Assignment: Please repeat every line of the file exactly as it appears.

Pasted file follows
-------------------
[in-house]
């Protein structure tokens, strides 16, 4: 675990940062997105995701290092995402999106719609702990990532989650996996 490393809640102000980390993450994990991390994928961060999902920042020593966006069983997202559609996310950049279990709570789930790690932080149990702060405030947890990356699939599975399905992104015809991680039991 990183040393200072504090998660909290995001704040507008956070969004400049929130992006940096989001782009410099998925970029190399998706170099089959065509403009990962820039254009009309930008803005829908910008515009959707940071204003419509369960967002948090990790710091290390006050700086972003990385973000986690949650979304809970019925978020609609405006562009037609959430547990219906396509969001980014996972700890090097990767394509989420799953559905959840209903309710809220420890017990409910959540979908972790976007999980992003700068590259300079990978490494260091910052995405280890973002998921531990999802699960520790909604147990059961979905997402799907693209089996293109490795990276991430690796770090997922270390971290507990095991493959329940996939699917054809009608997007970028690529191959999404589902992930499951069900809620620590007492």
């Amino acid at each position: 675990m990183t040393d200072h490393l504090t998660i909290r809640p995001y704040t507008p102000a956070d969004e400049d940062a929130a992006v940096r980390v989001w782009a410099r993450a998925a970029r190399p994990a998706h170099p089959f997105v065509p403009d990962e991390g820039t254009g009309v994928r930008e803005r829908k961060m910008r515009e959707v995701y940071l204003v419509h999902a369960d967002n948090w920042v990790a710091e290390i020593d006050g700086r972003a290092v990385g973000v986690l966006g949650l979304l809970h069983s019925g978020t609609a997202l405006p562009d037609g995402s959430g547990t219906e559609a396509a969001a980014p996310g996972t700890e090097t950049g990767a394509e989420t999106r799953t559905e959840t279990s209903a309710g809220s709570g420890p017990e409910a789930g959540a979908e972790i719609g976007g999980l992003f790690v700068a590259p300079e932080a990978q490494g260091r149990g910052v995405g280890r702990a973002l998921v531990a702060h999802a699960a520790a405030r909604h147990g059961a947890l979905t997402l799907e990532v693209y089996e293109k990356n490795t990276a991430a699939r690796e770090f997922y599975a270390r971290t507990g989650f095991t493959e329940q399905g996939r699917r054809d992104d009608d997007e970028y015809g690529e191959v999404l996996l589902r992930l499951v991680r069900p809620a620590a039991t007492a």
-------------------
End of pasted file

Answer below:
[in-house]
């Protein structure tokens, strides 16, 4: 675990940062997105995701290092995402999106719609702990990532989650996996 490393809640102000980390993450994990991390994928961060999902920042020593966006069983997202559609996310950049279990709570789930790690932080149990702060405030947890990356699939599975399905992104015809991680039991 990183040393200072504090998660909290995001704040507008956070969004400049929130992006940096989001782009410099998925970029190399998706170099089959065509403009990962820039254009009309930008803005829908910008515009959707940071204003419509369960967002948090990790710091290390006050700086972003990385973000986690949650979304809970019925978020609609405006562009037609959430547990219906396509969001980014996972700890090097990767394509989420799953559905959840209903309710809220420890017990409910959540979908972790976007999980992003700068590259300079990978490494260091910052995405280890973002998921531990999802699960520790909604147990059961979905997402799907693209089996293109490795990276991430690796770090997922270390971290507990095991493959329940996939699917054809009608997007970028690529191959999404589902992930499951069900809620620590007492």
């Amino acid at each position: 675990m990183t040393d200072h490393l504090t998660i909290r809640p995001y704040t507008p102000a956070d969004e400049d940062a929130a992006v940096r980390v989001w782009a410099r993450a998925a970029r190399p994990a998706h170099p089959f997105v065509p403009d990962e991390g820039t254009g009309v994928r930008e803005r829908k961060m910008r515009e959707v995701y940071l204003v419509h999902a369960d967002n948090w920042v990790a710091e290390i020593d006050g700086r972003a290092v990385g973000v986690l966006g949650l979304l809970h069983s019925g978020t609609a997202l405006p562009d037609g995402s959430g547990t219906e559609a396509a969001a980014p996310g996972t700890e090097t950049g990767a394509e989420t999106r799953t559905e959840t279990s209903a309710g809220s709570g420890p017990e409910a789930g959540a979908e972790i719609g976007g999980l992003f790690v700068a590259p300079e932080a990978q490494g260091r149990g910052v995405g280890r702990a973002l998921v531990a702060h999802a699960a520790a405030r909604h147990g059961a947890l979905t997402l799907e990532v693209y089996e293109k990356n490795t990276a991430a699939r690796e770090f997922y599975a270390r971290t507990g989650f095991t493959e329940q399905g996939r699917r054809d992104d009608d997007e970028y015809g690529e191959v999404l996996l589902r992930l499951v991680r069900p809620a620590a039991t007492a």